From the trailhead, descend steeply over slickrock passing rounded basalt boulders erupted from the Boulder Mountain area around 20 million years ago and transported to Calf Creek by debris flows and floods.
They (the basalt boulders) originated in the high basalt and andesite that flowed approximately 20 million years ago northwest of Boulder. Geologists long thought the boulders had moved from Boulder Mountain in Ice-Age glaciers and streams that carried the rocks down valley. Recent studies show that the glaciers were small and the streams lacked the power to move boulders nine feet or more in diameter such as those found around Fruita (this is about Capitol Reef – but same story as Escalante especially if you read further
Large landslides occurred and the remains of these slides (huge chunks of basalt and andesite) mantle the slopes of Boulder and Thousand Lakes Mountains. Some of the slides flowed into the heads of the Fremont and Escalante Rivers and were liquid enough to move as debris flows for tens of miles down canyons like wet cement in a chute. Such dense flow can raft boulders without rounding them. Some debris flows incorporated enough river water to become floods that spread boulders through Capitol Reef and farther east of the park.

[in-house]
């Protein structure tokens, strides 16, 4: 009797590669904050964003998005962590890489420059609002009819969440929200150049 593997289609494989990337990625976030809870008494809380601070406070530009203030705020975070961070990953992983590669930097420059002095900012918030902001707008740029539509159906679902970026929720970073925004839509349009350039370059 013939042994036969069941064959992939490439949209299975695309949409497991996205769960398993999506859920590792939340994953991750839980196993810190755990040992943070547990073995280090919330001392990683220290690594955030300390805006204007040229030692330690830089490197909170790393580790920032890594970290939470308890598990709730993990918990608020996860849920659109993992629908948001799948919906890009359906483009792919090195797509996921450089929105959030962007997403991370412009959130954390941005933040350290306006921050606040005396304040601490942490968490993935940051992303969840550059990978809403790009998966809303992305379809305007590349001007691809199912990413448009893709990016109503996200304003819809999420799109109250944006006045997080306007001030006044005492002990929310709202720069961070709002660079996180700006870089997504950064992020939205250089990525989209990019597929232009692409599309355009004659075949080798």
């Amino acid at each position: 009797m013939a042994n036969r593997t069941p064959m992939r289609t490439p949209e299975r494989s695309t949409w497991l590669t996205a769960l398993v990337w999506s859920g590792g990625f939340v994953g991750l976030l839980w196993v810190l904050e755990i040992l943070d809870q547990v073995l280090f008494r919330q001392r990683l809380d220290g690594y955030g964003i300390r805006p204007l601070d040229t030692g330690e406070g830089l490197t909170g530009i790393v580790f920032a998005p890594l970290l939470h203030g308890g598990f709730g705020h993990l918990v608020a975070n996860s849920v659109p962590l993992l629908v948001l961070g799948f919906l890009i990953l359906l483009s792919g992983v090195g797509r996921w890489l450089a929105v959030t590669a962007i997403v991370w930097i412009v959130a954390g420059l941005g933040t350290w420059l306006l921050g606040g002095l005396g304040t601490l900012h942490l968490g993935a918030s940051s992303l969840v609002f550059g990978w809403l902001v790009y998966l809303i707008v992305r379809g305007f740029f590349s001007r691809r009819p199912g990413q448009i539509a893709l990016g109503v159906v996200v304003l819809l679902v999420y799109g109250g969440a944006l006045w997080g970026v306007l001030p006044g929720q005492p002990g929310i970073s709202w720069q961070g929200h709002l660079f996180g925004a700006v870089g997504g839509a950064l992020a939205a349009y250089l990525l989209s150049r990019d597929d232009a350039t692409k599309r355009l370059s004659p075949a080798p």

After an initial steep descent and contemplating these boulders, the trail becomes gentler, and passes by juniper and pinyon trees. Once the trail meets the top of the inner canyon, the Upper Calf Creek Overlook Trail forks to the right, and follows the top of the canyon lip to an overlook of Upper Calf Creek Falls. Follow the main trail to the left, and descend towards Calf Creek.
The trail ends at a small pool and beautiful waterfall, surrounded by seasonally lush grasses and cottonwood trees. During warm summer days, you can enjoy a dip in the pool.